Yeah, they’re nice. I like how you how you approach the business to make sure everyone, everyone is happy. Everyone profits, the buyers? Oh, yeah, of course. Yeah. The visitors very cool. What what are some of your best flips, most profitable or most exciting? Can you mention a couple interesting ones? Yeah,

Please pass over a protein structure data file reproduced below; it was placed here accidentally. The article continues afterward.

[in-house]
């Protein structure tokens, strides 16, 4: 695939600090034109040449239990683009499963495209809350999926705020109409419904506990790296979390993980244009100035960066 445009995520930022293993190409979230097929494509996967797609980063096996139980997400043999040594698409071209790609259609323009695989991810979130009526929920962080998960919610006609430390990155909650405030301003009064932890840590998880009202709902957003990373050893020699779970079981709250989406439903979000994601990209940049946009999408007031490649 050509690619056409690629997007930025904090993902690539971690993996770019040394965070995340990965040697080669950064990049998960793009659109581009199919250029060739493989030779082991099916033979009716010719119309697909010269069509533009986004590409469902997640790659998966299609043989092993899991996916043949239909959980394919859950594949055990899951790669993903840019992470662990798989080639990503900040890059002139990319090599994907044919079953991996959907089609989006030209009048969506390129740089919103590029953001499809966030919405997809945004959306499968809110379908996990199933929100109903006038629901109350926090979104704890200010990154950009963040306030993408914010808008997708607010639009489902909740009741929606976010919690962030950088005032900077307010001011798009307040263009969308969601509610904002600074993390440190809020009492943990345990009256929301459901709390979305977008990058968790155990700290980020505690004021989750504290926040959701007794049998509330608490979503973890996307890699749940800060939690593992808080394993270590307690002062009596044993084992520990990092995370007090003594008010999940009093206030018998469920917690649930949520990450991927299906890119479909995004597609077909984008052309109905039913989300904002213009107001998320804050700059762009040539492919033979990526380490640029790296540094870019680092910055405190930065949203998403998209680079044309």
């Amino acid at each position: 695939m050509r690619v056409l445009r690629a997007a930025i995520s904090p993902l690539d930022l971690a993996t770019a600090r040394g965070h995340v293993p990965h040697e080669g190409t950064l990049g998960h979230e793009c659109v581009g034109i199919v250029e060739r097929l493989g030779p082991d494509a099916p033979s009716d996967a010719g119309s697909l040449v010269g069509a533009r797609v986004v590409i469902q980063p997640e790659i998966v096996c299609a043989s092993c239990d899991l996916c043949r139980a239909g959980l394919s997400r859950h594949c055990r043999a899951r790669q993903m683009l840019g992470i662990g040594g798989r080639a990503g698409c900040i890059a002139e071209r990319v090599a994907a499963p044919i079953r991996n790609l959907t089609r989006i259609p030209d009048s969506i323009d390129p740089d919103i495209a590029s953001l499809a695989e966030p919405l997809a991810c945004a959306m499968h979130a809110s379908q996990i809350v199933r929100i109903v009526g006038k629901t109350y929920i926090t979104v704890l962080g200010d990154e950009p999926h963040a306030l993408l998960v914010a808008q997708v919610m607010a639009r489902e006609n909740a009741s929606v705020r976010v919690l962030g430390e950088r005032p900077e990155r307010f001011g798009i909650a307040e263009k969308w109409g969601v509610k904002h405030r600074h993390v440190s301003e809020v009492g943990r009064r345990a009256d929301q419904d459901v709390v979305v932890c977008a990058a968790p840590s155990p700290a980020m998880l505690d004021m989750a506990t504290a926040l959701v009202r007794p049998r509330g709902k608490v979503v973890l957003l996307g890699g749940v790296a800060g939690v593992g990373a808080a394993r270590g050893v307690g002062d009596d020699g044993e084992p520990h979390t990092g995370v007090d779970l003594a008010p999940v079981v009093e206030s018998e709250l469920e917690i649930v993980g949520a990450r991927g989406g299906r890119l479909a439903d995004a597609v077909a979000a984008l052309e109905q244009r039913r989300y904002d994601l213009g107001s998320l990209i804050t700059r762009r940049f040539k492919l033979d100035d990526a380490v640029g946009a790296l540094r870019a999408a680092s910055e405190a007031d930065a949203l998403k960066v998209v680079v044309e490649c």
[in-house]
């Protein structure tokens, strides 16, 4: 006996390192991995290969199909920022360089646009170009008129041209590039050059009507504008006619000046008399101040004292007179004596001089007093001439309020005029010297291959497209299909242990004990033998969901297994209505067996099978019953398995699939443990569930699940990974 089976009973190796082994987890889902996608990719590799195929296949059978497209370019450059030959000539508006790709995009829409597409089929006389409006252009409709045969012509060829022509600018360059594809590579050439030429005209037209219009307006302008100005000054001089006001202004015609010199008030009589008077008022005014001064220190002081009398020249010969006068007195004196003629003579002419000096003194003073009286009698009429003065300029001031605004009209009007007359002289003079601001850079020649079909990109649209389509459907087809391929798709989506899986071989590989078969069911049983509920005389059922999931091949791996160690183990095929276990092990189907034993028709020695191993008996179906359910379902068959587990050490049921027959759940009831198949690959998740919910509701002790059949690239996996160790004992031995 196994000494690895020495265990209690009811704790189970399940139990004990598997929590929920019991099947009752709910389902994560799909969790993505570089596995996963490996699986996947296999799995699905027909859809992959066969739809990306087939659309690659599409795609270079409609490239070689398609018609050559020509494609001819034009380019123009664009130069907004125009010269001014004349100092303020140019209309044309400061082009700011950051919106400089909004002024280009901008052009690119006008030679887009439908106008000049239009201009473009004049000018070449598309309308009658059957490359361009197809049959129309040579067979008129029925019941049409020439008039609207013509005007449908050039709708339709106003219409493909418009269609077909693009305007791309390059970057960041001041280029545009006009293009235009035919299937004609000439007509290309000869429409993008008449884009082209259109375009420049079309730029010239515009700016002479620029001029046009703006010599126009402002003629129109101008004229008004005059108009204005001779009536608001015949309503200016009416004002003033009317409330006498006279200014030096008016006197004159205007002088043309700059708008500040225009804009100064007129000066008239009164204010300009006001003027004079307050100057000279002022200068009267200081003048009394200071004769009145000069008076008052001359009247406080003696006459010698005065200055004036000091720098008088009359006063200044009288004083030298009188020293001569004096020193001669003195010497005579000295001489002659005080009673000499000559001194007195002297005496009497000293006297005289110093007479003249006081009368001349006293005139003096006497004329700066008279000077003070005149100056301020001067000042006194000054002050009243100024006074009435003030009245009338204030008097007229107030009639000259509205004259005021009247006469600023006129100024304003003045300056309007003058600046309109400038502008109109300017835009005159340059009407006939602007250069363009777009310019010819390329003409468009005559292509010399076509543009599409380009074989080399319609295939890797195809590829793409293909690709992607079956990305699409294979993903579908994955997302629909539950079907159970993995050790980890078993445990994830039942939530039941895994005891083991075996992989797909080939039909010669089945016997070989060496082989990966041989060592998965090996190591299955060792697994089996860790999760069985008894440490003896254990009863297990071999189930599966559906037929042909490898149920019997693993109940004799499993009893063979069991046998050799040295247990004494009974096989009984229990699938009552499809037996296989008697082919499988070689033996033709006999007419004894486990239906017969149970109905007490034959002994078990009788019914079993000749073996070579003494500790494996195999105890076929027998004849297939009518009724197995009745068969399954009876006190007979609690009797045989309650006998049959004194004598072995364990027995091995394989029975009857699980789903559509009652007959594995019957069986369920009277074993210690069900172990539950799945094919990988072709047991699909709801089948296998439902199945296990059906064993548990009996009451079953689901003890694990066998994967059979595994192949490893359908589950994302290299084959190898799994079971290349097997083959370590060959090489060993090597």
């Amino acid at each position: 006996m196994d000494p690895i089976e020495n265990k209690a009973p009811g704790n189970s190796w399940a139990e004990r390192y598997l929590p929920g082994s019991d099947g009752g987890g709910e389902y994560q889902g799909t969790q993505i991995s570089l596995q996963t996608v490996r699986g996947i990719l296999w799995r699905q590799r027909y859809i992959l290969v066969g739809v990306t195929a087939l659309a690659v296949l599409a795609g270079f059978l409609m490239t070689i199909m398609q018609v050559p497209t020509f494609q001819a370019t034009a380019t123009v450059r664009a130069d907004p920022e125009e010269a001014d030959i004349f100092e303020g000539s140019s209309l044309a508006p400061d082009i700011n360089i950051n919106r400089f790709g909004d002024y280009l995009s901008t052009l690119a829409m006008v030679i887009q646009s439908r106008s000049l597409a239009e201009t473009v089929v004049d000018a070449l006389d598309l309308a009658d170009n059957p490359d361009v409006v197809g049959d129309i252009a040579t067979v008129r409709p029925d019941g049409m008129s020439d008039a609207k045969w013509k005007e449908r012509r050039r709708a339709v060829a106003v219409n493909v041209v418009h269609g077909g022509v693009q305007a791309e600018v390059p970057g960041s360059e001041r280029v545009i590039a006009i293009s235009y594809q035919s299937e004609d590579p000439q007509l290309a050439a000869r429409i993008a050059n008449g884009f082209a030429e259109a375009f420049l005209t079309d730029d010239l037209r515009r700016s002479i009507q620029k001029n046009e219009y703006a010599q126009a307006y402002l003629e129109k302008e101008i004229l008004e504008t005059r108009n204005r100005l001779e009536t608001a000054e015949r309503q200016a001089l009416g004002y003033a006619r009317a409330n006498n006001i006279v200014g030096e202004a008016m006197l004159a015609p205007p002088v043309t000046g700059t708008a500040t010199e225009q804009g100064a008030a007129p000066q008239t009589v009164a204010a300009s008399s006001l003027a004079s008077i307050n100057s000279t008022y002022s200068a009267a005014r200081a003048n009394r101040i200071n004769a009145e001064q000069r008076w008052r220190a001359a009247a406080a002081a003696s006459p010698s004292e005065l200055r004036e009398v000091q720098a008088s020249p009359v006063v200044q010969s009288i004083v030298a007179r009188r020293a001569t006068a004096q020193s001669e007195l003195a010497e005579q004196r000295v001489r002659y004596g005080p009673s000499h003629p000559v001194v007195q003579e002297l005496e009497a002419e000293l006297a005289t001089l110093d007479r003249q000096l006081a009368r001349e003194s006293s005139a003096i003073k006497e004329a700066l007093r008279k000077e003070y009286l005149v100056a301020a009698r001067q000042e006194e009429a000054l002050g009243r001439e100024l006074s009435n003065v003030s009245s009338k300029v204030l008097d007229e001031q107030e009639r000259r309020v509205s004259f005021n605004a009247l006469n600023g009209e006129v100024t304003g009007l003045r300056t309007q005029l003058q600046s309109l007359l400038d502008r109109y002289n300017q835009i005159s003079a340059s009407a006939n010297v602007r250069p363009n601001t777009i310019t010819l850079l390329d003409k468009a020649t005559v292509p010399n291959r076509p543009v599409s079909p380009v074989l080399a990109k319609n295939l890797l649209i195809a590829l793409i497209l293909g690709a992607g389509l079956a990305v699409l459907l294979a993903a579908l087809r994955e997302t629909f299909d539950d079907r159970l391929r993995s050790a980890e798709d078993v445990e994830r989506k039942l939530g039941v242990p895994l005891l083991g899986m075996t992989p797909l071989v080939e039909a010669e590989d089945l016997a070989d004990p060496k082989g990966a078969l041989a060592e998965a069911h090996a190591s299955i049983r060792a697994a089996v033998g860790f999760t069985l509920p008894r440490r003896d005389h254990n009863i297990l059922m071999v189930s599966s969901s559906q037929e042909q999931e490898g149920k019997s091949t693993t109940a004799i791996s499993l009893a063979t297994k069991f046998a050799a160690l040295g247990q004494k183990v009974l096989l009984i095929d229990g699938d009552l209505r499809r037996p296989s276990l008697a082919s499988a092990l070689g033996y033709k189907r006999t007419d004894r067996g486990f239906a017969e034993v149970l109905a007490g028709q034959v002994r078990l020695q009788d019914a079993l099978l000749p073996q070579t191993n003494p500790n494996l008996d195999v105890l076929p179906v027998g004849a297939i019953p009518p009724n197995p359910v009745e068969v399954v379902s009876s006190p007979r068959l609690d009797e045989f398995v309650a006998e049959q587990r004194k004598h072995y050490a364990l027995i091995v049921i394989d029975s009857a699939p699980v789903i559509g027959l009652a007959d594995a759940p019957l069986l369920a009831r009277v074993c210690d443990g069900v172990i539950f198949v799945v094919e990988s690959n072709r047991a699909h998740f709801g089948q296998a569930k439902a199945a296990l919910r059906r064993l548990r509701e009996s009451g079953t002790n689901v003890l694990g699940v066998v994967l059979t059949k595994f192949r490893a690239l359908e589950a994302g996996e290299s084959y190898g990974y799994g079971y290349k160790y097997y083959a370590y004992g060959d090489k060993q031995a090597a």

Unknown Speaker 36:02